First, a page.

Sex slavery is by far the most profitable form of involuntary labour, a $99-billion annual industry that accounts for two-thirds of all the profits made from modern forced labour, according to a report from the UN’s International Labour Organization (ILO).
The news highlights the fundamental problem for those seeking to eradicate forced labour: Not paying workers is highly profitable, and what’s highly profitable usually finds a way to happen.
According to the ILO’s report The Economics of Forced Labour, the illegal profits obtained through the practice amount to an estimated $150.2 billion per year.
Put another way, forced labour creates enough wealth every year to equal the sales of Apple’s iPhone over five frenzied years.
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By the ILO’s definition of forced labour, there are an estimated 20.9 million modern-day slaves, including 4.5 million who are victims of sexual exploitation. Another 14.2 million are “victims of forced labour exploitation, primarily in agriculture, construction, domestic work, manufacturing, mining and utilities.”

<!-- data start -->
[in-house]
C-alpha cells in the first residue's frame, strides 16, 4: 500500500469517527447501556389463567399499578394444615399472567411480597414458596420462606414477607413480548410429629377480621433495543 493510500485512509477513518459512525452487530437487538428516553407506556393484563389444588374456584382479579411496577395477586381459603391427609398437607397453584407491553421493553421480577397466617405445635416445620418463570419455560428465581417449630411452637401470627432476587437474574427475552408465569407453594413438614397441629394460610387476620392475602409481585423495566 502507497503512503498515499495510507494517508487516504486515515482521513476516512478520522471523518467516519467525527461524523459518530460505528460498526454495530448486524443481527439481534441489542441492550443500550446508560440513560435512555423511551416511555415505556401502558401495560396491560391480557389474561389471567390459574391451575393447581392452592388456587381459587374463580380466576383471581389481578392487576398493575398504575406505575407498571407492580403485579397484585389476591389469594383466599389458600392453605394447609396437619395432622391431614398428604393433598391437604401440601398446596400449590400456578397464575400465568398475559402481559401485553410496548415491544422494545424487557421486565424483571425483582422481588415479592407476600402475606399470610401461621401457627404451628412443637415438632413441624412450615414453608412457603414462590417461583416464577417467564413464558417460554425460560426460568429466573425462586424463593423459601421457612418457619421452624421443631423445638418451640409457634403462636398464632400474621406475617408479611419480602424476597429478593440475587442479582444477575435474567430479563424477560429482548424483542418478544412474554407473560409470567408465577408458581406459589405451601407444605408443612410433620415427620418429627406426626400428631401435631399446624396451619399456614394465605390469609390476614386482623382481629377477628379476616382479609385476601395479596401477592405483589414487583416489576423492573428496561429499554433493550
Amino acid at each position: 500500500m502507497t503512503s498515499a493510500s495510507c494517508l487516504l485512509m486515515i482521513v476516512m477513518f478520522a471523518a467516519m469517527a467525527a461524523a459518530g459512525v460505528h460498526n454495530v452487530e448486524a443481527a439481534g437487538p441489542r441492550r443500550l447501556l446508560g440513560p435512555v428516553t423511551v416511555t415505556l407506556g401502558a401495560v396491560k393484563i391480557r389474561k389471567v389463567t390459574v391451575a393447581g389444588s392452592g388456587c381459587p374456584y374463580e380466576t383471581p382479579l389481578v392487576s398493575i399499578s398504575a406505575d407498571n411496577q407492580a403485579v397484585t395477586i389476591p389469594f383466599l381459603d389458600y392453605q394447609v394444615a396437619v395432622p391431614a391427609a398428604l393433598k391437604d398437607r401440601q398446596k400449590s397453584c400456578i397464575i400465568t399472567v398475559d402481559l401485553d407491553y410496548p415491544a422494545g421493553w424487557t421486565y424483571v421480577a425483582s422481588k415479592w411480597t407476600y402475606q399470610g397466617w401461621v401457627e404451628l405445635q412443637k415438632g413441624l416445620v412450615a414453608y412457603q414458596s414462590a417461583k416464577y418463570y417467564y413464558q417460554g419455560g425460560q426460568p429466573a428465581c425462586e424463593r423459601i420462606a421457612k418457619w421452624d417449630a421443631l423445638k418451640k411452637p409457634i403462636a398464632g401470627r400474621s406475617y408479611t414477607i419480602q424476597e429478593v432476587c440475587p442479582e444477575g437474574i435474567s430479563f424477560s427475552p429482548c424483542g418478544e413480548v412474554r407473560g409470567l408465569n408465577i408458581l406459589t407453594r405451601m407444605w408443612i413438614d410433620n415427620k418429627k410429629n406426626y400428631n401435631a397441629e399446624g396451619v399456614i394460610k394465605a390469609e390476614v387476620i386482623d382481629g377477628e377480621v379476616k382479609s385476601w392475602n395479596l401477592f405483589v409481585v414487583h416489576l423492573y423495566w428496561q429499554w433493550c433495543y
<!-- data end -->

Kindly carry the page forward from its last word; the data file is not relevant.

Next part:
Fifty-five per cent of victims are female, and one-quarter are below the age of 18.
That slavery is astronomically profitable is hardly news. One just has to ask how 19th-century cotton farmers in the U.S. south could afford to live in mansions like this:
The Pillars cotton plantation in Lowndesboro, Alabama, was built in 1857 by a cotton farmer.
The difference between a regular farmhouse and that mansion — that’s slave labour’s contribution.
In the modern world, forced labour is more hidden but just as profitable. It’s especially profitable when it happens in the developed world. A forced labourer there creates more than $30,000 of profit each year, compared to the global average of $4,800 of profit per forced labourer.
The Global Slavery Index, from Australian human rights group Walk Free Foundation, estimates there are more than 59,000 people employed in forced labour in the United States and more than 5,800 in Canada.
And sexual exploitation is far and away the most profitable field in which forced labour is used. Sex slavery profits are nearly ten times as high as profits from forced agricultural and domestic labour.
This is apparently because of “the demand for such services and the prices that clients are willing to pay,” the ILO report says. Additionally, sex slavery has “low capital investments and low operating costs.”
Though it may be profitable, the ILO’s director-general, Guy Ryder, says forced labour is ultimately bad for business and for society as a whole.